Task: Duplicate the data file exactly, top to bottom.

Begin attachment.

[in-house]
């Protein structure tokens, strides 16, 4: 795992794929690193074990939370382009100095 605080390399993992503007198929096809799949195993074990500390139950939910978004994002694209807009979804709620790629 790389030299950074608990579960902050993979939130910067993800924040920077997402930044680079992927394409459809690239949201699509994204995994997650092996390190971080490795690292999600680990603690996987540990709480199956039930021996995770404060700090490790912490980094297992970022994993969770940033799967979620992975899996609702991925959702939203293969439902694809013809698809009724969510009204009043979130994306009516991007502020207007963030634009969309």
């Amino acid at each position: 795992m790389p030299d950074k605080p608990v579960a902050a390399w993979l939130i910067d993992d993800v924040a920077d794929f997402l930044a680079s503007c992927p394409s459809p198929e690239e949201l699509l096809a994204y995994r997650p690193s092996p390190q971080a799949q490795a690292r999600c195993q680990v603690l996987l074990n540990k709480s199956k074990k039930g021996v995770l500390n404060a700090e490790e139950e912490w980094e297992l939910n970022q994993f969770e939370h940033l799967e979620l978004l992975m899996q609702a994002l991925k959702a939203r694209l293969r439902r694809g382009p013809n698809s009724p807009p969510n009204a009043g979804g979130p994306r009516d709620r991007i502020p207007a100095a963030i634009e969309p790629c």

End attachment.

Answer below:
[in-house]
């Protein structure tokens, strides 16, 4: 795992794929690193074990939370382009100095 605080390399993992503007198929096809799949195993074990500390139950939910978004994002694209807009979804709620790629 790389030299950074608990579960902050993979939130910067993800924040920077997402930044680079992927394409459809690239949201699509994204995994997650092996390190971080490795690292999600680990603690996987540990709480199956039930021996995770404060700090490790912490980094297992970022994993969770940033799967979620992975899996609702991925959702939203293969439902694809013809698809009724969510009204009043979130994306009516991007502020207007963030634009969309």
């Amino acid at each position: 795992m790389p030299d950074k605080p608990v579960a902050a390399w993979l939130i910067d993992d993800v924040a920077d794929f997402l930044a680079s503007c992927p394409s459809p198929e690239e949201l699509l096809a994204y995994r997650p690193s092996p390190q971080a799949q490795a690292r999600c195993q680990v603690l996987l074990n540990k709480s199956k074990k039930g021996v995770l500390n404060a700090e490790e139950e912490w980094e297992l939910n970022q994993f969770e939370h940033l799967e979620l978004l992975m899996q609702a994002l991925k959702a939203r694209l293969r439902r694809g382009p013809n698809s009724p807009p969510n009204a009043g979804g979130p994306r009516d709620r991007i502020p207007a100095a963030i634009e969309p790629c």